West Cork divided in debate about trimming hedgerows

One side cites nature concerns, the other road safety – but neither is happy

The annual closed season for hedgerow cutting officially ends on Tuesday, meaning vegetation may then be legally cut, grubbed, burned or destroyed. But as anyone in west Cork can tell you, the activity tends to get under way a lot sooner than that.

The ban, which lasts from March 1st to August 31st, is designed to encourage biodiversity by protecting habitats during nesting and breeding season, but conservationists say illegal cutting within those dates is a widespread problem.

“In April, I was going into town and the whole of the left-hand side of the road, all the way from Baltimore to Skibbereen, had the crap cut out of it,” says Sherkin Island resident Barry Mahon. “That would have been bang in the middle of nesting season.”

Mahon asked around but no one knew who carried out the work. “They said this gang turned up and they just set off from Baltimore and cut everything on the left-hand side of the road.” There was, he says, “murder” over it.


It’s a familiar story for Irish Wildlife Trust ecologist Billy Flynn. “I doubt there’s a county that’s spared,” he says.


In some instances local authorities employ contractors to cut roadside hedges during late summer, Flynn says. At other times residents get together to hire contractors. The common reason for cutting is to increase road visibility and safety. This sort of activity is exempt from the ban, but Flynn says in many cases “there’s absolutely no sense in what goes on at all”.

Ireland doesn’t have much forest to boast about but it does have hedgerows. Planted since the 18th century by landowners, they cover about 450,000 hectares, or 6.4 per cent of the country, and run to a length of about 300,000km.

They act as wildlife corridors, allowing species to get from one area to another safely; birds use them for nesting, bats for navigation. They provide an important source of food for animals, being full of fruit bearing plants and trees such as hawthorn, blackberry, rowan, apple and plum.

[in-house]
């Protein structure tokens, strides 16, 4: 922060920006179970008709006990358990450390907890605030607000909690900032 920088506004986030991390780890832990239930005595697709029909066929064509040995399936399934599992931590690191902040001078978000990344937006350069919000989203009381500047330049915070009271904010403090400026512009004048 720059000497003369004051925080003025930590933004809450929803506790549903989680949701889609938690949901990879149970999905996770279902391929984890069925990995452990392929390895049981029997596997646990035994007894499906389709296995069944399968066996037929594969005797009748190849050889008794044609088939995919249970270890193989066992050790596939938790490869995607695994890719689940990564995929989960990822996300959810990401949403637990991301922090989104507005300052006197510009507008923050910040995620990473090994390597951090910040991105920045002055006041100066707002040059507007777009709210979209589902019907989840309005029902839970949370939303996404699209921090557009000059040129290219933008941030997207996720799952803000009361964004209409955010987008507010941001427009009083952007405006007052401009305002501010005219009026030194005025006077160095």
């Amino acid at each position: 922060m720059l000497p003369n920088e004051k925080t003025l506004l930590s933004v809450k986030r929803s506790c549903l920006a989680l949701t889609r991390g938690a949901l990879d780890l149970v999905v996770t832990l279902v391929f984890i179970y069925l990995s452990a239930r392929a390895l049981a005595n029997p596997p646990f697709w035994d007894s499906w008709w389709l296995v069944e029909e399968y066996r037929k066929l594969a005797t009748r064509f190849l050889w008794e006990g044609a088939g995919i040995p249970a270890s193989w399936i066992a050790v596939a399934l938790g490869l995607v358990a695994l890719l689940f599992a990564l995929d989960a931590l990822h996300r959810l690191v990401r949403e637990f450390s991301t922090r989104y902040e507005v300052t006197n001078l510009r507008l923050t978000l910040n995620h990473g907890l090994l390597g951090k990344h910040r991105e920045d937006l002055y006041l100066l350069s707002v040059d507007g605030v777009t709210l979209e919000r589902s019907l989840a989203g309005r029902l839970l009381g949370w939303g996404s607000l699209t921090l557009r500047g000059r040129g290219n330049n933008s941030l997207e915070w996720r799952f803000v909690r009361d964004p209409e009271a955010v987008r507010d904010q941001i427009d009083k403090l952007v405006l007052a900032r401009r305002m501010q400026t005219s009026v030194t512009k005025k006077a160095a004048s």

“Literally hundreds of species of insects depend on our hedgerows,” says Flynn. “We depend on lots of those insects as pollinating and predatory insects.”

Back in west Cork, filmmaker Vivienne DeCourcy complains about the state of the Baltimore to Lough Hyne road, which was stripped of most of its montbretia and fuschia flowers after extensive cutting about five weeks ago.

“The fuschia is gone and all the birds nests and bees are gone,” she says.

The situation is much the same on nearby Ringarogy Island. “It was brown and disgusting until about 10 days ago,” she says. Some ferns have since returned, making the remaining hedges a bit greener, if not necessarily attractive.

DeCourcy says she understands most of the cutting is done for the sake of road safety but argues that mirrors and speed bumps would be better alternatives.

For others, hedgerow cutting during the summer months is a case of reality prevailing over out-of-touch bureaucracy.

“I’m a commonsense man but there’s not a lot of that around any more,” says a local building contractor who doesn’t want to be named. “The main growth is during the summer and that’s when you’ve most traffic.

“The road to Baltimore was cut there about a month ago and it was fantastic. I don’t care who cut it or what way it was cut but people’s safety is number one before anything else and that’s the way I look at that kind of stuff.”

The rules should be more flexible, he says. “When I drive the road I get annoyed about it. It’s a pain in the ass. The people that make the laws about environmental issues are able to get their point across, whereas the ordinary person doesn’t bother fighting back and arguing about the common sense issues. They don’t make the same noise.”


The hedge cutters in west Cork are unlikely to face any sanctions. The Central Statistics Office says figures for the number of prosecutions brought against people who illegally destroy vegetation is unavailable, but the Irish Wildlife Trust says the law is not sufficiently enforced.

Earlier this year, Minister for Arts, Heritage and the Gaeltacht Heather Humphreys set up a working group to consider about 190 submissions from individuals and groups as part of a review of the hedge-cutting law.

The Irish Farmers’ Association, as well as the Association of Farm Contractors in Ireland, proposed shortening the closed season. They argue that by the end of July nesting has finished and, furthermore, August is a peak month for farm machinery on roads.


But Birdwatch Ireland said suggestions that birds leave their nests by July 31st raised serious concerns.

In his submission, senior conservation officer Alex Copland wrote that birds such as greenfinches, linnets and yellowhammers were still found in nests in August. The closed season should not be shortened, he said. Instead it should be extended until mid-September in yellowhammer areas.

According to a spokeswoman at the Department of Arts, Heritage and the Gaeltacht, the Minister will announce the outcome of the review “in the near future”.

What it will mean for the hedgerows of west Cork and beyond remains to be seen but any changes to the closed period would require amending legislation. Whether the Government will get around to that during the remainder of its term is another matter.

Dan Griffin

Dan Griffin

Dan Griffin is an Irish Times journalist